Salomon HPS Taka X Wolle 2019

Of the boards ridden at Baldface, Salomon's HPS was among the easiest for riders to adjust to. There was no warm-up period on this one, and its freestyle propensity was appreciated on pat-downs and pillow poppers alike. The large, spooned-out nose and short stubby tail—both rounded and relatively traditional in appearance—were easy to control and floated well. The Hillside Project is a board design endeavor spearheaded by powder savant Wolle Nyvelt, who has gained ample experience in achieving float through his Äsmo powsurf brand. Translating this knowledge to powder-oriented shapes in Salomon's line, Wolle's expertise is now influencing some of the best powder boards on the market. This one is designed with fellow pow slayer Taka Nakai, whose freestyle tendencies shine through in the HPS. The board possesses setback camber with a significant amount of rocker in its nose. The profile floated through waist-deep zones with ease but felt stable in firm sections as well. Complementing the directional camber, significant taper and setback inserts ensured easy planning, but unlike more directional shapes, it retains the capacity for switch landings, which was welcome when the urge to spin struck.


PHOTO: Nick Hamilton


MSRP: $650

Sizes: 155, 158

Specs and Features:

  • Powder Camber under the back foot for explosive turning capabilities.
  • Quadratic Sidecut blends elliptic curves for easy turn initiation, and fluid edge to edge transitions.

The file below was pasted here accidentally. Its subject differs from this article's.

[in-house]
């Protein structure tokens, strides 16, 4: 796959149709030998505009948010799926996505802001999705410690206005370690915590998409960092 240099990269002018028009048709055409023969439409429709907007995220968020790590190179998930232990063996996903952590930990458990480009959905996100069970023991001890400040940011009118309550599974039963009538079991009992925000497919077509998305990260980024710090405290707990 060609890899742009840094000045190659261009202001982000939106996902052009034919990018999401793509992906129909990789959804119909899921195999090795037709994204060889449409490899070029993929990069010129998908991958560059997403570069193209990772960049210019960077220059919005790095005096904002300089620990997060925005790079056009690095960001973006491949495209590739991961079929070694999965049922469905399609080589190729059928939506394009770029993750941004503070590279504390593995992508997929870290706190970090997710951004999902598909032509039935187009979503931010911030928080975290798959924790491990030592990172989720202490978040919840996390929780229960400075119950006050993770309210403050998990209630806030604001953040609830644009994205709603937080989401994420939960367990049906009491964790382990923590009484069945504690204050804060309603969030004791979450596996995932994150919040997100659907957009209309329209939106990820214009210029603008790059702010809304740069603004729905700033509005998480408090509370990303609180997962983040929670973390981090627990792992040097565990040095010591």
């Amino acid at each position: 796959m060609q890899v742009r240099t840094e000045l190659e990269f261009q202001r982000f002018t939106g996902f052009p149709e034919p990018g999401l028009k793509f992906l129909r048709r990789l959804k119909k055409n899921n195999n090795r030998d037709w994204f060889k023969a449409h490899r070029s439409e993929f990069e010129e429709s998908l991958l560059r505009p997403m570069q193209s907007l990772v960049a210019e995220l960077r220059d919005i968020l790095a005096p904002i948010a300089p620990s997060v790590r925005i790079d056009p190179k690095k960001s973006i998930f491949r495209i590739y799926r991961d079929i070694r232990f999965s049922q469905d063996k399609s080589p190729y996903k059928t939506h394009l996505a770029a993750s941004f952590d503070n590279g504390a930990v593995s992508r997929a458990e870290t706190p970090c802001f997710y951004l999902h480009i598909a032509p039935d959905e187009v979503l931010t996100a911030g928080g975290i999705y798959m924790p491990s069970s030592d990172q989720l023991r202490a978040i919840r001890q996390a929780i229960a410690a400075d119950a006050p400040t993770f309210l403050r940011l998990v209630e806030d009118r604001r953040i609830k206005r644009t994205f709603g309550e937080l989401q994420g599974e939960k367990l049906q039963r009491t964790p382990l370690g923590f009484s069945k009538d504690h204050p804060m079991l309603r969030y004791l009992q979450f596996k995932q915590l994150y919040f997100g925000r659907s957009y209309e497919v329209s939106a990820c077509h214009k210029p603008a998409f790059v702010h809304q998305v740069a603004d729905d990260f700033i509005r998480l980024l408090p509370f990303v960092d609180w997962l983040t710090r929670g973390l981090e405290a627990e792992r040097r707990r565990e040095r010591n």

• Increased the width and length of the nose on the board to optimize maneuverability.
  • Rocker on the tip and tail keeps the board on top of fresh snow.


The large, spooned-out nose floated well. PHOTO: Nick Hamilton

The Hillside Project is a board design endeavor spearheaded by powder savant Wolle Nyvelt. PHOTO: Nick Hamilton

Cork in the sidewalls provides extra dampening. PHOTO: Nick Hamilton

The short stubby tail was easy to control. PHOTO: Nick Hamilton

PHOTO: Nick Hamilton


While it's hard to have a bad time riding powder, doing so on a board designed specifically for that purpose elevates the experience. Float is the ultimate goal of a powder board, which can be achieved through a variety of characteristics. Taper means the board's nose is wider than its tail, allowing the board to plane easier in deep snow. Setback inserts work in a similar way, creating more nose than the tail. Strategically designed rocker and camber profiles can enhance float by affecting the way the board reacts to powder. Additional surface area, especially in the nose, is an especially importance trait in a powder board and can be enhanced through additional length, width, or a blend of both. We found the ideal venue to assess these characteristics, by way of a place called Baldface Lodge. Nestled in the British Columbia backcountry, Baldface is accessible in the winter only by helicopter—or a combination of boat and snowcat when there are too many flakes falling to fly. It is a powder paradise unlike anywhere in the world. We showed up here to a fresh meter and a storm that piled up deeper and deeper. Reviewing powder boards: It's a tough job, but someone's got to do it.

See more 2019 powder board reviews here.